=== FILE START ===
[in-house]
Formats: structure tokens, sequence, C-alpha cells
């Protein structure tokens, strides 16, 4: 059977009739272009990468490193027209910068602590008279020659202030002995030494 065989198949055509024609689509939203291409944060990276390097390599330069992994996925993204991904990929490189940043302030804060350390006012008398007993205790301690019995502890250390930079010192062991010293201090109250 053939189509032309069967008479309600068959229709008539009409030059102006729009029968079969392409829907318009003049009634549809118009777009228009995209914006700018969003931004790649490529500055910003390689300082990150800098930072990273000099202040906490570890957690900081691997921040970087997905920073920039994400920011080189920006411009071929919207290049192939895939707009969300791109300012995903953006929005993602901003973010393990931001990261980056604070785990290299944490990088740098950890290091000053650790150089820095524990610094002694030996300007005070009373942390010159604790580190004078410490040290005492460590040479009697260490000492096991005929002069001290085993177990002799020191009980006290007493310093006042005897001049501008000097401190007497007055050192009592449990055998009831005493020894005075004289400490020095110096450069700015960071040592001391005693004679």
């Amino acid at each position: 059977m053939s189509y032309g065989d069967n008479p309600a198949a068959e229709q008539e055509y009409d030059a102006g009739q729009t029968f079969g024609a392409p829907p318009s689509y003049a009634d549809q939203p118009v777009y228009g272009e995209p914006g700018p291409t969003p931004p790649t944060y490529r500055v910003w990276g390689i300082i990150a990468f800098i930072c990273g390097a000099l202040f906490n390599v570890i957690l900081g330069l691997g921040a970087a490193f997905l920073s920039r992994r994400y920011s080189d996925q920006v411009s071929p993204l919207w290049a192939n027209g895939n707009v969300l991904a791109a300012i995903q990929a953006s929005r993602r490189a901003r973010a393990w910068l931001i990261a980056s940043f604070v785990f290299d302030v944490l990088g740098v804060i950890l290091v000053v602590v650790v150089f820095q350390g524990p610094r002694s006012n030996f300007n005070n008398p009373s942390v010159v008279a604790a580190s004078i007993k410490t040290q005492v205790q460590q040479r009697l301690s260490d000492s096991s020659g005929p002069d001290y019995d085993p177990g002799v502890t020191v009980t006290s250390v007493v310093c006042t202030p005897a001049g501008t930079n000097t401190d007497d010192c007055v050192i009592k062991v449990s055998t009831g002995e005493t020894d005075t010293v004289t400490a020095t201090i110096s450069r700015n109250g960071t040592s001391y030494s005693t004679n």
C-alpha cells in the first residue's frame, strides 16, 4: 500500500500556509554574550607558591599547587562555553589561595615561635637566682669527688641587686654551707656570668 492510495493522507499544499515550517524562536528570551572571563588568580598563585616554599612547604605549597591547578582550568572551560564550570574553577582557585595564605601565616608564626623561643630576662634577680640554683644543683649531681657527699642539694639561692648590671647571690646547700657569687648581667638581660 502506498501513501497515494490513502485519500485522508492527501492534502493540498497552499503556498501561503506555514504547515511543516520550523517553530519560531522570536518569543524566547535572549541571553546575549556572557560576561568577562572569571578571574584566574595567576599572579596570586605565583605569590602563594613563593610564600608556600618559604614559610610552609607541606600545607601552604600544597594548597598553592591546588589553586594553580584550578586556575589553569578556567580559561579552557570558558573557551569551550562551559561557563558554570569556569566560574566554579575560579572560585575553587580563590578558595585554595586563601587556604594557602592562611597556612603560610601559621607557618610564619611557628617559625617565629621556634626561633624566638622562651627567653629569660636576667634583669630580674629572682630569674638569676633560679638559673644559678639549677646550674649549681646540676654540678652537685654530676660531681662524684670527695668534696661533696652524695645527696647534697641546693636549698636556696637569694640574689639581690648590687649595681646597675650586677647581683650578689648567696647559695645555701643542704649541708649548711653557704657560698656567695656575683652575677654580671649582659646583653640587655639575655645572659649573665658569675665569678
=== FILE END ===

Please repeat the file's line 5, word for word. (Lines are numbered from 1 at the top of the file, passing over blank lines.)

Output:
C-alpha cells in the first residue's frame, strides 16, 4: 500500500500556509554574550607558591599547587562555553589561595615561635637566682669527688641587686654551707656570668 492510495493522507499544499515550517524562536528570551572571563588568580598563585616554599612547604605549597591547578582550568572551560564550570574553577582557585595564605601565616608564626623561643630576662634577680640554683644543683649531681657527699642539694639561692648590671647571690646547700657569687648581667638581660 502506498501513501497515494490513502485519500485522508492527501492534502493540498497552499503556498501561503506555514504547515511543516520550523517553530519560531522570536518569543524566547535572549541571553546575549556572557560576561568577562572569571578571574584566574595567576599572579596570586605565583605569590602563594613563593610564600608556600618559604614559610610552609607541606600545607601552604600544597594548597598553592591546588589553586594553580584550578586556575589553569578556567580559561579552557570558558573557551569551550562551559561557563558554570569556569566560574566554579575560579572560585575553587580563590578558595585554595586563601587556604594557602592562611597556612603560610601559621607557618610564619611557628617559625617565629621556634626561633624566638622562651627567653629569660636576667634583669630580674629572682630569674638569676633560679638559673644559678639549677646550674649549681646540676654540678652537685654530676660531681662524684670527695668534696661533696652524695645527696647534697641546693636549698636556696637569694640574689639581690648590687649595681646597675650586677647581683650578689648567696647559695645555701643542704649541708649548711653557704657560698656567695656575683652575677654580671649582659646583653640587655639575655645572659649573665658569675665569678